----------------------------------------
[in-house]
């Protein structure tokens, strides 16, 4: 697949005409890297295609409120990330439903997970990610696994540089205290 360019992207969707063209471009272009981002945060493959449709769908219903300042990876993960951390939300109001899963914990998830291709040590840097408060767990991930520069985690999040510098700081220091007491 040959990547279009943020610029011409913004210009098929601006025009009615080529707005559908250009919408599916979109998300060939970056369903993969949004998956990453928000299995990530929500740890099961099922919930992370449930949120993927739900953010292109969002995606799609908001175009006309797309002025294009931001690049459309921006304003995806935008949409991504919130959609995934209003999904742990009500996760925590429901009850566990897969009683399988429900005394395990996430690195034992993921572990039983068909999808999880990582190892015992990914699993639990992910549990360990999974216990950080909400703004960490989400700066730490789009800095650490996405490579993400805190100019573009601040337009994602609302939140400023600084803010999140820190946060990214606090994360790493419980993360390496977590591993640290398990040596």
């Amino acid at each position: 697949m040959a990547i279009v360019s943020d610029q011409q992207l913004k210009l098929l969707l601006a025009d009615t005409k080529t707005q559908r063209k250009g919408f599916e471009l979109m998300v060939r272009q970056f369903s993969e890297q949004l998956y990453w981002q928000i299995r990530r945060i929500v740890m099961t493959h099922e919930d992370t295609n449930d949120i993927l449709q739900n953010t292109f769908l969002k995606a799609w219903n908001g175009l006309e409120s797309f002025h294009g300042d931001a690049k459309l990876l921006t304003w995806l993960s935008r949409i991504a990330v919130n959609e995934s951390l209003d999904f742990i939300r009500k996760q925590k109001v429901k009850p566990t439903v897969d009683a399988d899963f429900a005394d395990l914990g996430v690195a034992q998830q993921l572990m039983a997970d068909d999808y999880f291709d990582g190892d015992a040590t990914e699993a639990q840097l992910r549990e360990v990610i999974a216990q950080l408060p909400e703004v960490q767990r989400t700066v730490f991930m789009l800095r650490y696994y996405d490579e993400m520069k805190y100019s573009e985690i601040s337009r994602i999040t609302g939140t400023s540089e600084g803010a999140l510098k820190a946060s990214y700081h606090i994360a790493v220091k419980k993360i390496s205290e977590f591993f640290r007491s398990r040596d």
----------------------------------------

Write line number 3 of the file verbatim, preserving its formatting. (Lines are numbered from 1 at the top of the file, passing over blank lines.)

């Amino acid at each position: 697949m040959a990547i279009v360019s943020d610029q011409q992207l913004k210009l098929l969707l601006a025009d009615t005409k080529t707005q559908r063209k250009g919408f599916e471009l979109m998300v060939r272009q970056f369903s993969e890297q949004l998956y990453w981002q928000i299995r990530r945060i929500v740890m099961t493959h099922e919930d992370t295609n449930d949120i993927l449709q739900n953010t292109f769908l969002k995606a799609w219903n908001g175009l006309e409120s797309f002025h294009g300042d931001a690049k459309l990876l921006t304003w995806l993960s935008r949409i991504a990330v919130n959609e995934s951390l209003d999904f742990i939300r009500k996760q925590k109001v429901k009850p566990t439903v897969d009683a399988d899963f429900a005394d395990l914990g996430v690195a034992q998830q993921l572990m039983a997970d068909d999808y999880f291709d990582g190892d015992a040590t990914e699993a639990q840097l992910r549990e360990v990610i999974a216990q950080l408060p909400e703004v960490q767990r989400t700066v730490f991930m789009l800095r650490y696994y996405d490579e993400m520069k805190y100019s573009e985690i601040s337009r994602i999040t609302g939140t400023s540089e600084g803010a999140l510098k820190a946060s990214y700081h606090i994360a790493v220091k419980k993360i390496s205290e977590f591993f640290r007491s398990r040596d």